The Man

by Bram Stoker

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Chapter XIV--The Beech Grove

On the morning following the proposal Stephen strolled out into a beech grove, some little distance from the house, which from childhood had been a favourite haunt of hers. It was not in the immediate road to anywhere, and so there was no occasion for any of the household or the garden to go through it or near it. She did not put on a hat, but took only a sunshade, which she used in passing over the lawn. The grove was on the side of the house away from her own room and the breakfast-room. When she had reached its shade she felt that at last she was alone.

The grove was a privileged place. Long ago a great number of young beeches had been planted so thickly that as they grew they shot up straight and branchless in their struggle for the light. Not till they had reached a considerable altitude had they been thinned; and then the thinning had been so effected that, as the high branches began to shoot out in the freer space, they met in time and interlaced so closely that they made in many places a perfect screen of leafy shade. Here and there were rifts or openings through which the light passed; under such places the grass was fine and green, or the wild hyacinths in due season tinged the earth with blue. Through the grove some wide alleys had been left: great broad walks where the soft grass grew short and fine, and to whose edges came a drooping of branches and an upspringing of undergrowth of laurel and rhododendron. At the far ends of these walks were little pavilions of marble built in the classic style which ruled for garden use two hundred years ago. At the near ends some of them were close to the broad stretch of water from whose edges ran back the great sloping banks of emerald sward dotted here and there with great forest trees. The grove was protected by a ha-ha, so that it was never invaded from without, and the servants of the house, both the domestics and the gardeners and grooms, had been always forbidden to enter it. Thus by long usage it had become a place of quiet and solitude for the members of the family.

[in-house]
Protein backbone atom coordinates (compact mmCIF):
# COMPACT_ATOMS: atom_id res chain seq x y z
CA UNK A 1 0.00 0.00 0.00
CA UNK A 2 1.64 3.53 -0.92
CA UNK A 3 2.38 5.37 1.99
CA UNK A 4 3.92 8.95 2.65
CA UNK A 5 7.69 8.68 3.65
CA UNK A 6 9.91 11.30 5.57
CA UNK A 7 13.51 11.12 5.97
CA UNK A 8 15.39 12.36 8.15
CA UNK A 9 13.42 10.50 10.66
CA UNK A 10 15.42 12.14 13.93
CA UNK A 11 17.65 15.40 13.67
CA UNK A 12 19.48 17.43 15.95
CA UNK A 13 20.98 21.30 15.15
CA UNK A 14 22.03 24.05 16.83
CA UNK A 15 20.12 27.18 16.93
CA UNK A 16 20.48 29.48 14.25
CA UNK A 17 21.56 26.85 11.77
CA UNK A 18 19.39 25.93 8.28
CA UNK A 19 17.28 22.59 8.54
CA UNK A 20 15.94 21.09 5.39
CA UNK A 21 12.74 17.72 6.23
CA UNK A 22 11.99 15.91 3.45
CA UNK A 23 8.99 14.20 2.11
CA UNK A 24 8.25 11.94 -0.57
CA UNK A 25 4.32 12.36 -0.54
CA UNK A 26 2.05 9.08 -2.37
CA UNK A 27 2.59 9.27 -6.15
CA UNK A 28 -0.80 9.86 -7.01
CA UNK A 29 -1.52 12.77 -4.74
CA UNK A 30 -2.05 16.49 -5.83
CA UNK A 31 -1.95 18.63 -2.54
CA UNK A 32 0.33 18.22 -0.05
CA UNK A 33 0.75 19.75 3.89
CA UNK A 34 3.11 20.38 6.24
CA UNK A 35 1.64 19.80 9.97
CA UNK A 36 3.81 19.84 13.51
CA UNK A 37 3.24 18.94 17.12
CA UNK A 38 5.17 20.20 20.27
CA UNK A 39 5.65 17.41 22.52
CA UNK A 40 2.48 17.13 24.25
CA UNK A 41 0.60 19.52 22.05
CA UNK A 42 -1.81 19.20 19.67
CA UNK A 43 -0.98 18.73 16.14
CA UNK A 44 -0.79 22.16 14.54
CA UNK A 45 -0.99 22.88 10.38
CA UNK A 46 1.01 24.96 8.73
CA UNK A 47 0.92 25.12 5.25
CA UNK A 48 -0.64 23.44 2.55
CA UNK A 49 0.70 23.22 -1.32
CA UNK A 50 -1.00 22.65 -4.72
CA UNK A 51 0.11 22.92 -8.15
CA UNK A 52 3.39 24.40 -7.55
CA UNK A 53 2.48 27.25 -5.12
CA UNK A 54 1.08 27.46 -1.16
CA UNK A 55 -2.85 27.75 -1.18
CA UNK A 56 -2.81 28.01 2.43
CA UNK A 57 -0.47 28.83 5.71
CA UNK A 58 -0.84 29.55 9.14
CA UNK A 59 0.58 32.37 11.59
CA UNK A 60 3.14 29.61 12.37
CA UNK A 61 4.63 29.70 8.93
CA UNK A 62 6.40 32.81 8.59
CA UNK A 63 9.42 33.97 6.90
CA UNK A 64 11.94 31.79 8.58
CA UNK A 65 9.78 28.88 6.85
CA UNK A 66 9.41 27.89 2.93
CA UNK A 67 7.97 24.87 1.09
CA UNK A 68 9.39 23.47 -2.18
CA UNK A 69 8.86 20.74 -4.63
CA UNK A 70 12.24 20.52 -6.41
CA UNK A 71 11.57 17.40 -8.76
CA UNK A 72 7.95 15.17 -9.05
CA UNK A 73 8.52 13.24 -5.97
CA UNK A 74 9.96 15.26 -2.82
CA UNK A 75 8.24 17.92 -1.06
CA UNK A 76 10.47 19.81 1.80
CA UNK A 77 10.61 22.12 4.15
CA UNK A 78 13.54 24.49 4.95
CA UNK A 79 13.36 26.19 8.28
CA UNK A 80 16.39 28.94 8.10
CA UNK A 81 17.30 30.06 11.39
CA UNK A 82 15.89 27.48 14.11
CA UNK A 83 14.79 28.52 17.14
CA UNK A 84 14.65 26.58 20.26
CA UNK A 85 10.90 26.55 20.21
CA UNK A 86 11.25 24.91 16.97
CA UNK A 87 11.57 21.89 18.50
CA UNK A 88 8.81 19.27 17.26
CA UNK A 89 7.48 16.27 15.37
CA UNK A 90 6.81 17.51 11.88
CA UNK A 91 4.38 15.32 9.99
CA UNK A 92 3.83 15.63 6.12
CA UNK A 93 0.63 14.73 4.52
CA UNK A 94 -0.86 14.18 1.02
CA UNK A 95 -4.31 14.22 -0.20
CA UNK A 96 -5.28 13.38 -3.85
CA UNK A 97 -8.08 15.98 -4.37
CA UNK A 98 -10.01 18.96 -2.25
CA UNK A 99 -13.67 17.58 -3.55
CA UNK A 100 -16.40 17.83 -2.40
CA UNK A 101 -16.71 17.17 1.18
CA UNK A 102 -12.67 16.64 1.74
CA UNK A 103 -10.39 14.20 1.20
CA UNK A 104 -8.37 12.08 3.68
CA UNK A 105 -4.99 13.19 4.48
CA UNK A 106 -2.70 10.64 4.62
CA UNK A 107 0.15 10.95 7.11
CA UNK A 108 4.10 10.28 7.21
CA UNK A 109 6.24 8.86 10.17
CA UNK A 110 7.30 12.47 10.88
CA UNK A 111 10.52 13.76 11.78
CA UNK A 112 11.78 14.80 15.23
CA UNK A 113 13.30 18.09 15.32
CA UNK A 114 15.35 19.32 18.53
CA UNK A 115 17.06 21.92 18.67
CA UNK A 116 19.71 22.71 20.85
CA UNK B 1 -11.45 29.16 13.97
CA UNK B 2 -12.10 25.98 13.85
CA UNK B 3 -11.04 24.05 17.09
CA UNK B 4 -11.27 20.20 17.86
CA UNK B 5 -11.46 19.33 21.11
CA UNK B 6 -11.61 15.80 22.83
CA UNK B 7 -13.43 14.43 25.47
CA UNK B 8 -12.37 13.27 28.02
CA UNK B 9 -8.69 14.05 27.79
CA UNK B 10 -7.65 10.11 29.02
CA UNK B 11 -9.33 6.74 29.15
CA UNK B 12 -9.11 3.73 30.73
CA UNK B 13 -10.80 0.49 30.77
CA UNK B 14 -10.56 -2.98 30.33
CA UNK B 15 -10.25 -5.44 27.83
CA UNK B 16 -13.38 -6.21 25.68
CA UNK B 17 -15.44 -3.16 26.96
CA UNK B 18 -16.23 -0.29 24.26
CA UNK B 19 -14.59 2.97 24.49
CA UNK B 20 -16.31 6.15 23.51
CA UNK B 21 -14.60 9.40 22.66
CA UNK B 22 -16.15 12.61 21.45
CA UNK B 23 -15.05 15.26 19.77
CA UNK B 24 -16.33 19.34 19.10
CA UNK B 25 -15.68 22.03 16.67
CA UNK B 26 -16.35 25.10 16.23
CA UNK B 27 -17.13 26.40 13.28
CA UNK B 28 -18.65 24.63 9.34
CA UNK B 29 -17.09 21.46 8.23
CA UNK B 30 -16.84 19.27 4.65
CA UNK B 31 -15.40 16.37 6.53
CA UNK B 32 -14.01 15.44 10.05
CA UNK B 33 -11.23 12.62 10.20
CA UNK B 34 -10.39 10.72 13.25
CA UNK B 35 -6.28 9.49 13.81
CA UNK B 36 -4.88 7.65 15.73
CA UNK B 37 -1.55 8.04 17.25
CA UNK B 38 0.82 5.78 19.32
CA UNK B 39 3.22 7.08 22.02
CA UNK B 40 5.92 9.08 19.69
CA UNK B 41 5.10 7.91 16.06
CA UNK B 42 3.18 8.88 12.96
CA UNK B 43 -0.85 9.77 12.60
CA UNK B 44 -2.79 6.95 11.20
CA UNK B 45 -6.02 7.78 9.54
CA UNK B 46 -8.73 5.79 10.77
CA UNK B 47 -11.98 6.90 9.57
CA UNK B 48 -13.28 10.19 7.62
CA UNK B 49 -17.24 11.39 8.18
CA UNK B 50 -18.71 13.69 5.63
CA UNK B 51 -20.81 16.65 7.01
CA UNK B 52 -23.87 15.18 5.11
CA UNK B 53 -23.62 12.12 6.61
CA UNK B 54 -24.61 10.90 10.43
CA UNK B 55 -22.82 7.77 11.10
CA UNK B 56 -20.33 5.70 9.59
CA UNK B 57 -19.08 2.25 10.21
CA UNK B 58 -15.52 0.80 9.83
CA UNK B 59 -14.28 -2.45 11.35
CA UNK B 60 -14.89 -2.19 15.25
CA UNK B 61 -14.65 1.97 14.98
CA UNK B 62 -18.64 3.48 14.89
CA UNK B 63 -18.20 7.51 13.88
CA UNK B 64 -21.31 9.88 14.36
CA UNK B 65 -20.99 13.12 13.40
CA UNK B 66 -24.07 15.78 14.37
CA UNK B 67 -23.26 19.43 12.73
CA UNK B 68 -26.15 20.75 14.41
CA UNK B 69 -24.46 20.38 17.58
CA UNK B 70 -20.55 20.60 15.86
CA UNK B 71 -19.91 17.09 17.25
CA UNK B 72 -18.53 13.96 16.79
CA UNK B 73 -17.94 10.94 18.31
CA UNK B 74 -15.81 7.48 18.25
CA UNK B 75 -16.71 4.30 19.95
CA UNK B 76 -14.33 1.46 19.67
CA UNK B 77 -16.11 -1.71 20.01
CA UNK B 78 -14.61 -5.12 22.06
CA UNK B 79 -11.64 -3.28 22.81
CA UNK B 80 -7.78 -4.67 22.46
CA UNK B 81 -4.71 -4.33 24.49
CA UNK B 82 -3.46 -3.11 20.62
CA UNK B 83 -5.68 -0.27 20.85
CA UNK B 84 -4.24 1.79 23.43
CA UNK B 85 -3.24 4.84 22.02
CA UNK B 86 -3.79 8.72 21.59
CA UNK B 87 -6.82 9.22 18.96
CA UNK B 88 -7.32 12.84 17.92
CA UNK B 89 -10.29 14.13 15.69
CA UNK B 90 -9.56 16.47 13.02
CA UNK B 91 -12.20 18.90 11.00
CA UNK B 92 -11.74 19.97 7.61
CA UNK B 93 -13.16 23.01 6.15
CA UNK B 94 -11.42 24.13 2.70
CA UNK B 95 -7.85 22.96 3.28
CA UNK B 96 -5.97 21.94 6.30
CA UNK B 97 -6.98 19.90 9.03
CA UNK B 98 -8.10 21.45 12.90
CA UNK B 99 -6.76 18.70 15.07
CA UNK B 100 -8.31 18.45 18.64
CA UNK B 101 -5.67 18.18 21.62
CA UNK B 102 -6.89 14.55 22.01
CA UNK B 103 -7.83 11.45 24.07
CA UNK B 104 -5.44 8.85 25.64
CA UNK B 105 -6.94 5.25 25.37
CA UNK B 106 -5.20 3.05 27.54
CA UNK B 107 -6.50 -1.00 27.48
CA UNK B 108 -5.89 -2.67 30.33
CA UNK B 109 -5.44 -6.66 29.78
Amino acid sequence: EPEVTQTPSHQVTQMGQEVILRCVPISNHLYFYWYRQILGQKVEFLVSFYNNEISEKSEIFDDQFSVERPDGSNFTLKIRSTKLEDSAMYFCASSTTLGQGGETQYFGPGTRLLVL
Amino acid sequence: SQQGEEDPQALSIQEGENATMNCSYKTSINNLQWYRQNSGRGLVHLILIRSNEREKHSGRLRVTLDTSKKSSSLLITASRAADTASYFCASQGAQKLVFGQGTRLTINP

To this soothing spot had come Stephen in her pain. The long spell of self-restraint during that morning had almost driven her to frenzy, and she sought solitude as an anodyne to her tortured soul. The long anguish of a third sleepless night, following on a day of humiliation and terror, had destroyed for a time the natural resilience of a healthy nature. She had been for so long in the prison of her own purpose with Fear as warder; the fetters of conventional life had so galled her that here in the accustomed solitude of this place, in which from childhood she had been used to move and think freely, she felt as does a captive who has escaped from an irksome durance. As Stephen had all along been free of movement and speech, no such opportunities of freedom called to her. The pent-up passion in her, however, found its own relief. Her voice was silent, and she moved with slow steps, halting often between the green tree-trunks in the cool shade; but her thoughts ran free, and passion found a vent. No stranger seeing the tall, queenly girl moving slowly through the trees could have imagined the fierce passion which blazed within her, unless he had been close enough to see her eyes. The habit of physical restraint to which all her life she had been accustomed, and which was intensified by the experience of the past thirty-six hours, still ruled her, even here. Gradually the habit of security began to prevail, and the shackles to melt away. Here had she come in all her childish troubles. Here had she fought with herself, and conquered herself. Here the spirits of the place were with her and not against her. Here memory in its second degree, habit, gave her the full sense of spiritual freedom.

As she walked to and fro the raging of her spirit changed its objective: from restraint to its final causes; and chief amongst them the pride which had been so grievously hurt. How she loathed the day that had passed, and how more than all she hated herself for her part in it; her mad, foolish, idiotic, self-importance which gave her the idea of such an act and urged her to the bitter end of its carrying out; her mulish obstinacy in persisting when every fibre of her being had revolted at the doing, and when deep in her inmost soul was a deterring sense of its futility. How could she have stooped to have done such a thing: to ask a man . . . oh! the shame of it, the shame of it all! How could she have been so blind as to think that such a man was worthy! . . .